We previously observed a synergistic effect of DDE on FSH stimulation of aromatase activity in human granulosa cells, and the calmodulin system and [Ca2+]cyt play a major role in granulosa cell steroidogenesis. We therefore postulated that DDE and FSH could be acting in a similar manner to alter Ca2+ fluxes. Coincubation of granulosa cells with both FSH and DDE failed to elicit any potentiation (data not shown) of [Ca2+]cyt increases, as seen with ATP (Figs. 6 and 7). However, in three of seven experiments we observed a prominent transient peak in [Ca2+]cyt that could not be sustained (Fig. 8). This finding is in contrast to that in rat granulosa cells, where the cal-cium-calmodulin system seemed to play an important role in FSH-stimulated steroidogenesis, or that in porcine granulosa cells, where Ca2+ modulated the FSH stimulation of steroidogenesis. FSH evoked marked Ca2+ elevation and sustained oscillations in single porcine granulosa cells, leading the researchers to suggest that this pathway is equally important in steroidogenesis. The Ca2+ changes were dependent on extracellular Ca2+. By contrast, using single human granulosa cells Lee et al. were not able to demonstrate any effect of FSH (2-4 ^g/ml) on Ca2+ elevation. A transient increase within a cellular compartment where our probes were placed would not be detected in a whole cell. Our results are similar to those of Lee et al. in that FSH failed to evoke major oscillations and increases in [Ca2+]cyt in human granulosa cells, but our results differ in the detection of small oscillations and a transient spike in about half of the experiments.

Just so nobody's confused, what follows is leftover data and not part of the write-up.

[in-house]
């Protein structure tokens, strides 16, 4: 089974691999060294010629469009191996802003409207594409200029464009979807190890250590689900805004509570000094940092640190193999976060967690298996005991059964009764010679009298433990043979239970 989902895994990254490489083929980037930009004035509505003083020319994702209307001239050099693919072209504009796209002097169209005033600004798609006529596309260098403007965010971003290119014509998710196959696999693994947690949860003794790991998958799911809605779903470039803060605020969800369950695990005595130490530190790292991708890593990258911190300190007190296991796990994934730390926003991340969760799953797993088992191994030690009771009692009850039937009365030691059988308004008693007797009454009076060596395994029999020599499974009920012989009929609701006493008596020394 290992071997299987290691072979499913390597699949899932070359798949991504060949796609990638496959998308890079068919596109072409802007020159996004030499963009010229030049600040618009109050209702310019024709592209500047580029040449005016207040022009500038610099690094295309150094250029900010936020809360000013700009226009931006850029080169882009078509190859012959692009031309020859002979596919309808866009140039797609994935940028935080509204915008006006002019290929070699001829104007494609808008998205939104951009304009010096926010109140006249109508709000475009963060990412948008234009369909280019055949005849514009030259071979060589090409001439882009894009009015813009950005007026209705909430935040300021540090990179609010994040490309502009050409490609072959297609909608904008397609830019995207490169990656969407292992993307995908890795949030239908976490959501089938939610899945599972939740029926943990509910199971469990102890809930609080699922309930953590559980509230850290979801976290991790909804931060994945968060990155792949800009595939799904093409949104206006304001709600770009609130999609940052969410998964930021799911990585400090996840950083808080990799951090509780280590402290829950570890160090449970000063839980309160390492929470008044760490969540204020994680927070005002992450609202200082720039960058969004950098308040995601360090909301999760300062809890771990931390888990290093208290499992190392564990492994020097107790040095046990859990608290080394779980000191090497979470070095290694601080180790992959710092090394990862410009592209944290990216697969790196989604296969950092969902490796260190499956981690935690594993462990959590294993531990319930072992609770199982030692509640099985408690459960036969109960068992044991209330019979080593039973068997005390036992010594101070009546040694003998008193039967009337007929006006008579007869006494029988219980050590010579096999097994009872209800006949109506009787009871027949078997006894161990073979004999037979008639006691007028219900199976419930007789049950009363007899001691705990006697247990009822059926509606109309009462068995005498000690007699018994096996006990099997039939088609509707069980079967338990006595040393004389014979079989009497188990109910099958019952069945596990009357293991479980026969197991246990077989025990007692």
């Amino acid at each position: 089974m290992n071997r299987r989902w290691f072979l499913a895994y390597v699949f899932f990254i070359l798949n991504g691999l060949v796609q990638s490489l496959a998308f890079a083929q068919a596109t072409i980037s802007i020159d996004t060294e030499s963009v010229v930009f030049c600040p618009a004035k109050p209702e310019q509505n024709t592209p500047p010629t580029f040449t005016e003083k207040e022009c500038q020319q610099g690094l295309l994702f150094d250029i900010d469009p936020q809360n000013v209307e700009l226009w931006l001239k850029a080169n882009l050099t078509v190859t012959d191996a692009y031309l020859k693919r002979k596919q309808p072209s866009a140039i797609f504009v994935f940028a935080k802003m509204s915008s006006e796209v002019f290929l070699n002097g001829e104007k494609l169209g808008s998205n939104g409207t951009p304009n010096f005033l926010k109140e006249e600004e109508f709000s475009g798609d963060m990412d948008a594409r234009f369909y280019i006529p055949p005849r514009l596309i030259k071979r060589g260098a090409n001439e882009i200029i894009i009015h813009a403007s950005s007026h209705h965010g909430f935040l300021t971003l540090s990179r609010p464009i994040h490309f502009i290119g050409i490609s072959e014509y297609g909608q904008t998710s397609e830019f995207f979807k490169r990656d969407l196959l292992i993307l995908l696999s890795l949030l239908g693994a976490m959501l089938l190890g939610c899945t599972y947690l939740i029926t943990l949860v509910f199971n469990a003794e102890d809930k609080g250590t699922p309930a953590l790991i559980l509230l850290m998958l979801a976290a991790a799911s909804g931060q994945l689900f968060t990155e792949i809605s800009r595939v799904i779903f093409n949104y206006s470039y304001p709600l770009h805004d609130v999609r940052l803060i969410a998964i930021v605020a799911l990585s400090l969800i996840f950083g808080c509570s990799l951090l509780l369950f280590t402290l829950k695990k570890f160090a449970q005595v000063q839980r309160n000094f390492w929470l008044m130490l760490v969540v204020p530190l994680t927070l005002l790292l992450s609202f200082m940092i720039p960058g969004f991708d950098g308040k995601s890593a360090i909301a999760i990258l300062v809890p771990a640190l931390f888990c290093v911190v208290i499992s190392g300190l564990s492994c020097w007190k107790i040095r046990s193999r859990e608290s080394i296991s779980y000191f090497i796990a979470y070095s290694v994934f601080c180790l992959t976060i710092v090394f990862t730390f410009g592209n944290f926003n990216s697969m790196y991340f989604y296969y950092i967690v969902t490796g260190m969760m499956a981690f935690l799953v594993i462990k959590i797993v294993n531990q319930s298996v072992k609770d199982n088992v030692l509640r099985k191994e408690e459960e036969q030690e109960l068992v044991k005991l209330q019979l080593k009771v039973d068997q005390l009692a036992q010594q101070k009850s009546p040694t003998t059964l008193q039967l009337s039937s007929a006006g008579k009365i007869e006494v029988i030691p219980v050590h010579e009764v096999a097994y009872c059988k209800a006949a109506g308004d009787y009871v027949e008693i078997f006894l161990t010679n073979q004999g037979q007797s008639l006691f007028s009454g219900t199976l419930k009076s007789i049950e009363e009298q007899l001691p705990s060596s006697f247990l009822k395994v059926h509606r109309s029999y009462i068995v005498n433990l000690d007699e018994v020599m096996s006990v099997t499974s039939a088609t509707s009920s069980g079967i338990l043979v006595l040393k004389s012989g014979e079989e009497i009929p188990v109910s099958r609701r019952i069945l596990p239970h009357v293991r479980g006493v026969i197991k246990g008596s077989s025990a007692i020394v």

The effects of hCG on granulosa cells were similar to those observed by Lee et al. No marked additive or synergistic effect could be detected when DDE was mixed with the hCG. The heterogeneous response to both hCG and FSH corroborates previous observations on the heterogeneity of gonadotropin receptor effects on granulosa cells. By contrast, the response of the granulosa-lutein cells to DDE was homogeneous, further supporting a nongen-omic mechanism of action of DDE.

We have demonstrated for the first time (using a dynamic digital Ca2+ imaging system) that DDE can stimulate Ca2+ mobilization in human granulosa cells from both intra- and extracellular sources, that DDE has a nongenomic membrane mechanism of action and can potentiate ATP effects on [Ca2+]cyt elevations, and that FSH at physiological concentrations can induce a transient peak in [Ca2+]cyt. We are currently investigating the nature of the intracellular Ca2+ stores and the plasmalemmal Ca2+ channels of the human granulosa cell.